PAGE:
While the American economy continues to strengthen, the Black community still finds itself in a recession.
With 12 straight months of job growth above 200,000 and an overall unemployment rate that dropped 5.5 percent, the country is in far better shape than it was during the start of the recession in 2007. For African-Americans, however, there’s seems to be very little light at the end of the tunnel.
The unemployment rate for Black people was 11 percent in the fourth quarter of last year and was 10.4 percent in February. Both rates are still higher than the peak the national unemployment rate reached during the height of the recession--which was 9.9 percent in the fourth quarter of 2009--according to a report from the Economic Policy Institute.
Think Progress reports:
While the national unemployment rates at the end of 2014 for white and Hispanic workers were both within 1 percentage point of where they were before the recession hit, the black unemployment rate was still 2.4 percentage points higher than at the end of 2007, before the crisis. State-level data draws an even starker picture. In Wisconsin, the black unemployment rate was nearly 20 percent last year, and 26 states and Washington, DC saw double-digit unemployment rates for their black residents. The highest the white rate reached in any state, on the other hand, was 7 percent in Nevada.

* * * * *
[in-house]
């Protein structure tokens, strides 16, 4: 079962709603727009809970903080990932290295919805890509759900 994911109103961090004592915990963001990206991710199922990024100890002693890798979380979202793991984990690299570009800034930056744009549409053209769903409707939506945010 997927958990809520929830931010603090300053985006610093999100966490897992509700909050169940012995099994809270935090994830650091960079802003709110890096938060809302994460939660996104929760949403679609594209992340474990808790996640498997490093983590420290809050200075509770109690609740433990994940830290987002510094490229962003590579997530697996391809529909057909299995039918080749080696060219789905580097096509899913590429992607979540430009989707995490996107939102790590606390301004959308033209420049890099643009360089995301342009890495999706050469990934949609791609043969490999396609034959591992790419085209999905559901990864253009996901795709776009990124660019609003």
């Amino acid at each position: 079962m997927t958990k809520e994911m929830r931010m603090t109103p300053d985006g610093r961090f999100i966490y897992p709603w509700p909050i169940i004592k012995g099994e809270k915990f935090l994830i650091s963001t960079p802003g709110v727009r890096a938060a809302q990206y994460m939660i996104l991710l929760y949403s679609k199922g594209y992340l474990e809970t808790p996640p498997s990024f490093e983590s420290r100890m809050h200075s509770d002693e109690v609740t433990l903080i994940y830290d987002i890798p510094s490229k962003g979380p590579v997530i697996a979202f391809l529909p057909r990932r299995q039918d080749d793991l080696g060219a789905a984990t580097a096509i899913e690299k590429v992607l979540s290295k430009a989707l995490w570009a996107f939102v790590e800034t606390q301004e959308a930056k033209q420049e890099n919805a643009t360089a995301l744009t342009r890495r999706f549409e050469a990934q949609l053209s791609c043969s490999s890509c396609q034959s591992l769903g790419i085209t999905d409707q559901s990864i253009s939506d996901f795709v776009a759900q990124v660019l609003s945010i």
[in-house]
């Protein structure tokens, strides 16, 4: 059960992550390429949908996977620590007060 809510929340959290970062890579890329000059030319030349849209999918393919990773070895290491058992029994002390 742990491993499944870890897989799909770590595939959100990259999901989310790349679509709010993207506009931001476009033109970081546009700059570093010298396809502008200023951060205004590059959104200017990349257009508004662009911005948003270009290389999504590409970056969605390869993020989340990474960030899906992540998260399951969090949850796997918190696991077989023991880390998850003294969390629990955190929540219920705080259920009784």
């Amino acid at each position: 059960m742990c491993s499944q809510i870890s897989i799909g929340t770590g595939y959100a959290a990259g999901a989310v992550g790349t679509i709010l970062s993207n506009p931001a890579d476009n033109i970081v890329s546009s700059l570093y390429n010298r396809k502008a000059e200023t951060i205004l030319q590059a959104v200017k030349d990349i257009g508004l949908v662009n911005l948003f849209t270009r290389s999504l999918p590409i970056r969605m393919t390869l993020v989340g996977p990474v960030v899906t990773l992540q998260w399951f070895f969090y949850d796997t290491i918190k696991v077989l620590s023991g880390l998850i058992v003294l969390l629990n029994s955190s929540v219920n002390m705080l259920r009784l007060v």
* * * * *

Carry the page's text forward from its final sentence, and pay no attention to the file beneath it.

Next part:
Things don’t look poised to get all that much better for black Americans. The overall unemployment rate is projected to fall to 5.4 percent by the end of this year, and white unemployment is expected to remain around 4.5 percent. But black workers are expected to have a 10.4 percent rate by the end of the year. While that’s a good deal higher than the 8.6 percent rate they experienced before the beginning of the recession, black Americans have experienced double-digit unemployment for most of the last half century.
While the Black unemployment rate has been double that of the white unemployment rate in recent months, the Black rate has always been at least 60 percent higher than the white rate since data was first collected in 1972.
Though African Americans face various challenges in the workforce, many believe racial discrimination is mostly to blame.
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(Photo: Ariel Skelley / Getty Images)